Dahlin played very well with a wide variety of defensive partners: Brandon Montour, Casey Nelson, Marco Scandella, Zach Bogosian, Lawrence Pilut. But, I would like to see how the newly acquire right-handed defenseman, Colin Miller, plays alongside Dahlin.
Colin Miller is a very interesting case as he played some fairly easy minutes last season with 61% offensive zone starts and has never played an NHL season with less than 61% offensive zone starts. He is certainly known for his offensive game more than his defensive game and, at times, he can struggle in his own zone. He has hovered around the 0.5 point per game mark over the past two seasons, but a good chunk of those points have come on the man advantage.
It may be risky to place a guy like Miller on the top pair, but I feel much more comfortable placing him in an increased role since he will get the opportunity to play with a high-end player in Dahlin. Miller’s two most common D partners last season were Brayden McNabb and Jon Merrill, not exactly all-star caliber defensemen. I think this could be a nice little pairing for Buffalo that can help make their offense more effective through strong transitional play.
Pair 2: Jake McCabe – Brandon Montour
This past season, Jake McCabe and Brandon Montour played a little under 70 minutes of 5v5 play together and had a Corsi For % of 57.1 when on the ice together. These two players work well together because they are both able to cover for each other’s deficiencies. Jake McCabe struggles in transition, but is good at preventing zone entries while Brandon Montour thrives in transition, but struggles preventing zone entries. They both turn into more effective defensemen when paired together.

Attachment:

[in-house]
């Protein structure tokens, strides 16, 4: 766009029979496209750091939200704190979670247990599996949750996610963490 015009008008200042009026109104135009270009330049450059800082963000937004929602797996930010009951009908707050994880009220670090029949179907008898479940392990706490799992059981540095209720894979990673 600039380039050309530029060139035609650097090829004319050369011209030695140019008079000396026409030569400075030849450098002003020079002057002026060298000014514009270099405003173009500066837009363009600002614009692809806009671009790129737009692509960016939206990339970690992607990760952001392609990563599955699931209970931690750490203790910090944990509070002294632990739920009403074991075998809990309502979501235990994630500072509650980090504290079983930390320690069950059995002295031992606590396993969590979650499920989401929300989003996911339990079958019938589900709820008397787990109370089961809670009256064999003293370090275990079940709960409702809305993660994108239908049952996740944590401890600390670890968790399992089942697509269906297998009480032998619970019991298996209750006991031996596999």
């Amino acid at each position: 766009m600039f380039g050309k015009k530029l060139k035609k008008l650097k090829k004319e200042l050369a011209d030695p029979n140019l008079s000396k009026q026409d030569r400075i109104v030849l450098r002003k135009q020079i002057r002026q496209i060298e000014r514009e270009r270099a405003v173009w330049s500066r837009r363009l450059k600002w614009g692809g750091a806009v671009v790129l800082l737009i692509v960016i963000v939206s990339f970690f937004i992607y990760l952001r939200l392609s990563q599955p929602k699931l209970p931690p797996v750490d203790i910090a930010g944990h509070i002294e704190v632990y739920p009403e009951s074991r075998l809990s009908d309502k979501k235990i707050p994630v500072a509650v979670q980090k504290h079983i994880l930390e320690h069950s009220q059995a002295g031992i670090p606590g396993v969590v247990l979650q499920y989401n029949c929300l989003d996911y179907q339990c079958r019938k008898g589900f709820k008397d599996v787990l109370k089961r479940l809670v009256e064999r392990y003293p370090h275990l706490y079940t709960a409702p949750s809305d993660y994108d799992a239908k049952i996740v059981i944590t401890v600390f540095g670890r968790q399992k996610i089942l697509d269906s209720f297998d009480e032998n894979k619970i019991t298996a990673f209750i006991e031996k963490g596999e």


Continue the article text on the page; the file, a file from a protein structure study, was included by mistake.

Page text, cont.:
Pair 3: Henri Jokiharju – Rasmus Ristolainen
I do think there is still a good possibility Rasmus Ristolainen is moved before the season begins, but if he is not dealt, he will be in the opening night lineup.
The final LD spot would be an easy place to slide in Lawrence Pilut as his puck moving ability helped Rasmus Ristolainen have a positive impact when on the ice. But, Lawrence Pilut will begin the season on the IR after undergoing shoulder surgery. So, the remaining LHD candidates are Marco Scandella, Matt Hunwick, and John Gilmour.
John Gilmour, the 26 year-old free agent from the New York Rangers, would be an intriguing choice as a puck moving defenseman, but he has struggled defensively at the NHL level. I would not put Scandella here because his pairing with Ristolainen was a disaster last season as the team had a Corsi For % of 41.3 when the two were on the ice together.
I’m also not too keen on Matt Hunwick. Surprisingly, the Hunwick-Ristolainen pairing that played for a little over 30 minutes last season did have a positive impact, but it’s a small sample size and is unreliable because a majority of those minutes came while they were trailing. Neither player is too great at playing in transition which would be a huge concern if paired together.